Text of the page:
Hannah Reyes Morales is a Filipina photographer and National Geographic Explorer who was awarded the 2020 ICP Infinity Award for Documentary Practice and Visual Journalism. Calling from her home in Manila, Hannah tells Hundred Heroines’ Enez Nathié about her pathway into photography and how she has found her voice as a storyteller. Explore Hannah’s most recent project Living Lullabies, and the rest of her work, here.
As a child growing up in 1990s Manila, the first images Hannah Reyes Morales saw of the world beyond the Philippines were via the mail she received from her cousins in America. “There was a big migration from the Philippines into other parts of the world […] and my first view of what the world looked like in other places was through the lens of other Filipinos making it as immigrants in different spaces abroad” she explains. With no internet connection, her pen pals were her only access to the world outside of Manila.
Now a critically acclaimed photojournalist and National Geographic Explorer, Hannah suggests that her curiosity for the world stemmed from spending most of her childhood indoors. “I was living in this very cramped, small environment of the house that I grew up in […] My mom didn’t really want me to leave the confines of our home, because she felt like the streets outside of our house were dangerous.” So, she pieced together photographs and media clippings, creating a “sort of like collage vision of what the world outside my home looked like.”
Even though Hannah’s childhood interest in photography was sparked by images from abroad, her work currently focuses predominantly on the Philippines. Through her camera, she explains how she began to see her hometown differently: “The views that I had of Manila, that were informed by my mother’s fears, changed once I had a camera in my hands. And the city sort of introduced herself to me through the images that I started to take.”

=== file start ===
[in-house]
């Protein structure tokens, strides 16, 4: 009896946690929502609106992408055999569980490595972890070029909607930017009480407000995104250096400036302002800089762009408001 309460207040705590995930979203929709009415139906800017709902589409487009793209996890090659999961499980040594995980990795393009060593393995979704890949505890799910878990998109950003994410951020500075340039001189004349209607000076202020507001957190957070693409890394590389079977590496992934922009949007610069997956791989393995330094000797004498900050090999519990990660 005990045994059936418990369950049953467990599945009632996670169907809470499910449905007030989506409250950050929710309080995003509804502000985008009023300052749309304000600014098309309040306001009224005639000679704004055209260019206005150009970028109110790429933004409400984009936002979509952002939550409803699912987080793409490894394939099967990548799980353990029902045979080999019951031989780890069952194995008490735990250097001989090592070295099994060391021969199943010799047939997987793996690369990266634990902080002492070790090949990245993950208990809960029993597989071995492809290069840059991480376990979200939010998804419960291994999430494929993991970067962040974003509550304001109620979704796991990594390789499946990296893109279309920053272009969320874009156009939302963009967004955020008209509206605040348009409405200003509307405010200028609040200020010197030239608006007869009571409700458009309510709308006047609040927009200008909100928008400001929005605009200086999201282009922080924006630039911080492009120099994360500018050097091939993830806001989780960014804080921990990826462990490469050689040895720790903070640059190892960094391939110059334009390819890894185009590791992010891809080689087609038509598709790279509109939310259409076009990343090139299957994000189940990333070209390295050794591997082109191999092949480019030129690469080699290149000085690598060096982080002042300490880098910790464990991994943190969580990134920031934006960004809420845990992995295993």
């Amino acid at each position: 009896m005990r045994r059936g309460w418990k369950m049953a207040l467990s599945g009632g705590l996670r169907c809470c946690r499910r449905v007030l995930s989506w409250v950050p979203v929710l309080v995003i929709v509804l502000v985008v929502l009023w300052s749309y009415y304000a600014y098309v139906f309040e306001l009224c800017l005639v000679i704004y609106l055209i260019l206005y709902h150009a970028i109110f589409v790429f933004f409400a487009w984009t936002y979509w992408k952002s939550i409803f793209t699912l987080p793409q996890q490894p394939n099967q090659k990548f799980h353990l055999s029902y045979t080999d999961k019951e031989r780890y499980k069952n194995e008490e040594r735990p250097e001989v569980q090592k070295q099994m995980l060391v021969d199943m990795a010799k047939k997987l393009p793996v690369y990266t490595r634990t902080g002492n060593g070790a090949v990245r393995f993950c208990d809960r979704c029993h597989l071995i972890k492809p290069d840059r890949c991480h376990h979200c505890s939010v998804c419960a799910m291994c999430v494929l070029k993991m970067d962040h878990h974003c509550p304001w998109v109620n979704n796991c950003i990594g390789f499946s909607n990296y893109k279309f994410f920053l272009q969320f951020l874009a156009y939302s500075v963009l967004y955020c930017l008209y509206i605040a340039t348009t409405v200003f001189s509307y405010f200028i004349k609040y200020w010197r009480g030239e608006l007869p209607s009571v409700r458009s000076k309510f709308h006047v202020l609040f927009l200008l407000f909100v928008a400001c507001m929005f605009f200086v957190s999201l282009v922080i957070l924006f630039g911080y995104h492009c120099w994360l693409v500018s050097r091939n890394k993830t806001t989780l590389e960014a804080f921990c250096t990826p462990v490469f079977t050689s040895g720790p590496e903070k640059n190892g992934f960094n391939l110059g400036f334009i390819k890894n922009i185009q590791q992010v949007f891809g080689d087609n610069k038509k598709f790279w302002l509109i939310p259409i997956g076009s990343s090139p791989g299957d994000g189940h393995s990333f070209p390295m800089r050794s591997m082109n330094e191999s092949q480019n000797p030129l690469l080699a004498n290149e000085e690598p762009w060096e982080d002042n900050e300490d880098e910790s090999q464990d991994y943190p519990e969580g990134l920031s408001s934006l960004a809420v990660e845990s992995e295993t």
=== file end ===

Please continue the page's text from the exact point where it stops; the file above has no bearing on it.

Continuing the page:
Having grown up reading textbooks dating from the American occupation of the Philippines, Hannah tells me she is acutely aware that some of the first photography she consumed “was done by foreigners of my country, with a very specific gaze. By people who would have seen me as savage had I lived in their time.” She admits that it took her a long time to get over a mentality “where you think that you’re less than the people who colonised you.”
After realising that she could – and would – never produce images like the ones she grew up seeing in textbooks, Hannah turned back to the stories which were the most important to her. These stories often centre on human resilience, which has been a theme throughout much of Hannah’s photography, including her recent project Living Lullabies. Published in the National Geographic in November 2020, the project explores the nightly ritual of putting children to bed as a window into issues faced by women and children globally.
The mundane ways in which people survive amid adversity is deeply personal to Hannah. She experienced trauma at a young age which left her feeling alienated by narratives of victimhood, but recalls that “there were parts of me that I still had agency over. I knew that my life wasn’t, and should not be reduced to this one traumatic event.” This realisation incited her to focus not only on trauma itself, but how people cope with trauma in their everyday lives.
Filipino President Rodrigo Duterte’s War on Drugs has garnered widespread media attention since he took office in 2016. The front pages of global publications cite shocking death tolls accompanied by images of bloodied streets – the same streets that Hannah grew up on. Hannah saw past the gore and wanted to depict what it was like to live within the affected communities. “I noticed that after police would pick up dead bodies, the karaoke machines would go off again. That mothers would be telling stories to their children after. Perhaps I knew that families had to live normal lives amidst that violent experience”.